The Lion in Winter: Who Deserves to Be King?

| Matthew Lambert |

Eleanor (standing second from the left) is surrounded by her three sons (one on the left of her, two to the right). They are standing inside a dusty castle corridor.

The Lion in Winter plays at the Trylon Cinema from Sunday, July 2nd, through Tuesday, July 4th. Visit for tickets and more information.

From the first moment we see King Henry, he’s dueling his youngest son, John, trying to toughen up the boy he wishes to become his successor one day. “Come at me,” the brash king shouts shortly before being upended. But he doesn’t stay down long, reversing John’s strike while taking him to the ground. With a toothy grin, his smile emits a glow of a father saying, “I’ve still got it.”

The Lion in Winter (1968) portrays King Henry II (Peter O’Toole) the day before Christmas. The King is hoping to use the holiday to announce his successor with his family together. As his wife, Eleanor (Katharine Hepburn), is released from prison, and his sons congregate in the great hall, everyone begins to proclaim their personal reasons for their shot at the top spot. Similar to the Roy children of the HBO drama Succession, they are deeply unserious and really only want daddy’s love.

(From left) John (Nigel Terry), Geoffrey (John Castle) and Richard (Anthony Hopkins) arrive home on Christmas Eve to learn, once and for all, who will be king. The three stand in the square with looks of confusion on their face. Behind them is a dilapidated structure made of wood.

The filmmaker of The Lion in Winter is Anthony Harvey, a man that has more editorial credits than directorial ones on his IMDb page. Harvey was responsible for editing Stanley Kubrick films like Lolita and Dr. Strangelove, as well as one of the best John le Carré adapted films, The Spy Who Came in from the Cold. And although he did receive an Oscar nomination for directing the latter, Harvey only went on to direct 12 more films.

For someone with a film background that started in editing, Harvey clearly had vision and an understanding of how the many stars of The Lion in Winter should be portrayed. The film drags very little once the unforgiving Eleanor arrives at the castle. It’s an all-out duel between King and Queen, each manipulating their acrimonious children to turn on everyone they love for just a taste of power. There’s the oldest, Richard (Anthony Hopkins), who declares he deserves to be king because he is the firstborn and because he is a constant soldier and a sometime poet. Richard is easily compromised by Eleanor and distracted by the visiting French King Philip (Timothy Dalton, in his first role). Then there’s the middle son Geoffrey (John Castle), who struggles with middle child syndrome like nothing you’ve ever seen before (I can say this as a middle child). He turns his brothers against their parents and King Philip to better position himself because, as he says, “What about Geoffrey?” Finally, the most inept child since Roman Roy belongs to the zit-faced John (Nigel Terry). John is Henry’s favorite choice, but it becomes clear he’s in a pull position because he can be easily manipulated. Henry even has an affair with John’s promised wife, Princess Alais (Jane Merrow). No amount of backroom deals can save the children as they face their father’s blade of destiny.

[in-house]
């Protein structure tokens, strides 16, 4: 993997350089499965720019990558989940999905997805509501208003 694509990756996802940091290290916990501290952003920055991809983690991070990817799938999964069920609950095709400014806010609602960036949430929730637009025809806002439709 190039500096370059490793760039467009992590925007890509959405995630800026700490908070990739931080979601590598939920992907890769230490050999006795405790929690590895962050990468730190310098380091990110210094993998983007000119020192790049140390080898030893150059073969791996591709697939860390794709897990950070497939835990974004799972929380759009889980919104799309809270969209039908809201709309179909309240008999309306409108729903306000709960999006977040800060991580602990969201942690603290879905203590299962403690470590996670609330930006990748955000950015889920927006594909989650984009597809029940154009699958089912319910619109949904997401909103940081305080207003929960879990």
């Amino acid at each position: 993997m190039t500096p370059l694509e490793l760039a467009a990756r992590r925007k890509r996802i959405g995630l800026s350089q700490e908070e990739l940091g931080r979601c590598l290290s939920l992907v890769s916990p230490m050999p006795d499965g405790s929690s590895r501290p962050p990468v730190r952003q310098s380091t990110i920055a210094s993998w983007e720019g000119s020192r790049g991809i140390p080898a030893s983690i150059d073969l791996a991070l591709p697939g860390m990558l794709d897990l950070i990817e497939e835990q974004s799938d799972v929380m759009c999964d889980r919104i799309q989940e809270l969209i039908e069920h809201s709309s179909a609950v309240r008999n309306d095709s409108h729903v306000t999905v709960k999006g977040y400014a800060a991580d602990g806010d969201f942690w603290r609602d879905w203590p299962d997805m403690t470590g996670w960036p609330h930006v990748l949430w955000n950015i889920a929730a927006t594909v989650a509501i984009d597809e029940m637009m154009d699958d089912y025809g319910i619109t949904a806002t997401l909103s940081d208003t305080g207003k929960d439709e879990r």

King Henry (Peter O'Toole) stands in a dark room to defend himself against his sons. Just over the left side of his head stands a woman. To the right is a wooden wall marked with a VIII.

Every character gets their close-up shot, especially O’Toole and Hepburn, who never hold one single emotion back as they shake from fury, disappointment, and abandonment. To have been a fly on the wall of this set would’ve been incredible just for moments with O’Toole and Hepburn. The pair don’t give each other an inch. In some scenes, they’re reminiscing on their young love; then one turn of phrase sends them into a spiral of poisonous muck. One of the first lines coming out of Hepburn in greeting her warden of a husband is, “How dear of you to let me out of jail.” Hepburn won the Oscar for Best Actress for her performance in The Lion in Winter and it was well deserved (even though she technically split it with Barbara Streisand for her performance in Funny Girl). And while the purpose of this review isn’t to create some ranked clickbait article where I list the best performances by Best Actress winners over the last 100 years, Hepburn’s portrayal of the most powerful woman in a kingdom relegated to a prison by her tyrannical husband is mesmerizing. King Henry is filled with a masculine, control0freak energy that would make Donald Trump blush. There are moments of a one-dimensional nature to King Henry, which isn’t represented in Eleanor’s life. She has no suitors or potential. She was part of an arranged marriage, was forced to give birth to children she never wanted, and then thrown in a cell to waste away. While the children have the chance to gain a kingdom, they don’t really have much to lose. Eleanor has everything to gain and everything to lose. She doesn’t have the luxury of time because it’s been ripped away from her.

Eleanor (Katharine Hepburn) clutches her head in distress. She is wearing a white dress shirt with golden bracelets adorning each arm.

The Lion in Winter is a rousing film that feels of a time, mainly because they use real sets and have an alarming amount of dogs running around nearly every shot. It’s a tour-de-force of acting from O’Toole and Hepburn that couldn’t be matched in a modern-day setting.

Edited by Olga Tchepikova-Treon

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One Comment

  1. FWIW, Eleanor’s marriage to Henry was a love match, not an arranged marriage. When she met him she was Queen of France (THAT was an arranged marriage).

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